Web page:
Drilling an ice core – University of Copenhagen

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NEEM > About NEEM > Drilling an ice core

Drilling an ice core

The drill used for the NEEM ice core drilling is based on a design that goes more than 3 decades back to the DYE-3 deep drilling in South Greenland. The drill is a self-contained unit only connected to the surface by an 7.3 mm thick steel cable. Inside the cable, power for the drill is transmitted together with control commands from the operators.

The drill is about 13.5 meters long, and is shown here with the outer barrel (indicated by green) removed. When operational, only the drill head and the anti-torque section (lower right) are visible.

The drill head (on the left) cuts away a ring of ice approx. 2 cm wide with an inner diameter of 98 mm. The ice core slides into the inner core barrel (with the spirals), while the chips move up between the inner core barrel and the outer barrel. The brass section is the pump, which pumps drill liquid with chips into the chips chamber, where the chips are retained before the drilling liquid is recycled through the hollow shaft. In reality, both the inner core barrel and the chip chamber are about 4 meters long, but they have been shortened here for clarity.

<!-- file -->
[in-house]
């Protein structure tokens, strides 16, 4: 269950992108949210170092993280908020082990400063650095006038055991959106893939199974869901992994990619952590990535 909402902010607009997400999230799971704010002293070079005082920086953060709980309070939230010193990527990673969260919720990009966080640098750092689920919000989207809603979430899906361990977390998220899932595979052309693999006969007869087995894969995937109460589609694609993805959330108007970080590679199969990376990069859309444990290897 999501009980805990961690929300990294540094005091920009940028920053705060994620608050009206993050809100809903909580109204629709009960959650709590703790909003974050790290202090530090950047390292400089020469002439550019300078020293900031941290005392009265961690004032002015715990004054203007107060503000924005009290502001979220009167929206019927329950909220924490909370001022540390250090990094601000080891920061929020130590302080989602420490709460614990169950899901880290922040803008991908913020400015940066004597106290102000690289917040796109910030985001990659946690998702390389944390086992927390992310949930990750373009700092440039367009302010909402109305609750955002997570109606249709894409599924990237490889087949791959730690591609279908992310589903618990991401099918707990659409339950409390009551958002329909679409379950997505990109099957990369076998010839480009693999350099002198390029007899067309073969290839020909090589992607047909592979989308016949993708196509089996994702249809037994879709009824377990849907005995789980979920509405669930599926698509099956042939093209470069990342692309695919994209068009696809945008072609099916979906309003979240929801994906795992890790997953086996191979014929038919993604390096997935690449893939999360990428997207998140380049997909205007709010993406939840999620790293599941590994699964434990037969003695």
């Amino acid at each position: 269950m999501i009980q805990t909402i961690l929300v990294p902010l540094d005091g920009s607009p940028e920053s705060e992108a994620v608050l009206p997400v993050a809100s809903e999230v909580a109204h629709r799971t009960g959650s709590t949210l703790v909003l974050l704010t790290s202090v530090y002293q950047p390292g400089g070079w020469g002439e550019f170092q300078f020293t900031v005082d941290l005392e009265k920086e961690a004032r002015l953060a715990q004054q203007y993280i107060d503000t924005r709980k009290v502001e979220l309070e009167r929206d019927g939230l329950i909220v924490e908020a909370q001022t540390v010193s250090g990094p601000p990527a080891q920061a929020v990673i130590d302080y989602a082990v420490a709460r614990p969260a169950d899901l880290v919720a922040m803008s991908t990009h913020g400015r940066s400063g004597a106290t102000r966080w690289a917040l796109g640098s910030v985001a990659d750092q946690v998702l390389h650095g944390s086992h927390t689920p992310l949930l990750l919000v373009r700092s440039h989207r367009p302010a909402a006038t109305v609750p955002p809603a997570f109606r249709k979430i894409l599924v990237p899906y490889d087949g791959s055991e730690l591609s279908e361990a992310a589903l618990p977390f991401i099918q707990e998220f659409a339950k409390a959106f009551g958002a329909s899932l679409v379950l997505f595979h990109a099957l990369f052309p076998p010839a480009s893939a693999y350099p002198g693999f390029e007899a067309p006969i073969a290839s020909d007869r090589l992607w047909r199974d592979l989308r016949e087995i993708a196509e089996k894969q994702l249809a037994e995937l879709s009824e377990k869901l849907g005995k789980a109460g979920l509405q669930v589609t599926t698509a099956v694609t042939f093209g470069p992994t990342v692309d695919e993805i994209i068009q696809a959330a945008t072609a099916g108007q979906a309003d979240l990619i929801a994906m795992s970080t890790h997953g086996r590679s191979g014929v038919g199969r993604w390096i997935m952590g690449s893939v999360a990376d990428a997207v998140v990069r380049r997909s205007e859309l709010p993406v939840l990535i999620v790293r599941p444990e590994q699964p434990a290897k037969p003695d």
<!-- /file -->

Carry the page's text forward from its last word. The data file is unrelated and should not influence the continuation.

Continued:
The middle section of the drill contains a pressurized compartment including the motor and electronics section. Near the base of the ice sheet, the pressure is about 270 times the atmospheric pressure at sea level, so the seals must be of very high quality.

The top part of the drill is the anti-torque section that prevents the drill from rotating in the hole. Three spring-loaded blades cut their way into the ice and ensure that the motor rotation makes the drill head and pump rotate, instead of spinning the entire drill the opposite way.

The drill contains up to 4 meter of ice core. After a section has been drilled, rotation is stopped, and the cable is pulled. Small spring-loaded knives - "core-catchers" - cut into the ice core and prevents it from gliding out of the drill. A force corresponding to a drag of 400-1000 kg is needed to break the ice core, which is then brought to surface.

On the surface, the drill is disassembled, and the core is pushed backwards out of the inner core barrel. The chips are removed, and after re-assembly, the drill is ready for another trip to the interior of the ice cap.

Drilling trough the about 2½ km of ice at NEEM will require 8-900 drill runs, each taking from 40 minutes to several hours depending on the depth. The drilling will start in 2008 and is expected to be completed late in the 2010 field season or during the 2011 field season.

Watch how the core catchers are mounted in the drill head:

See the drillers at work in the drill trench:
(Watch Flash movie below or download MPEG4-movie)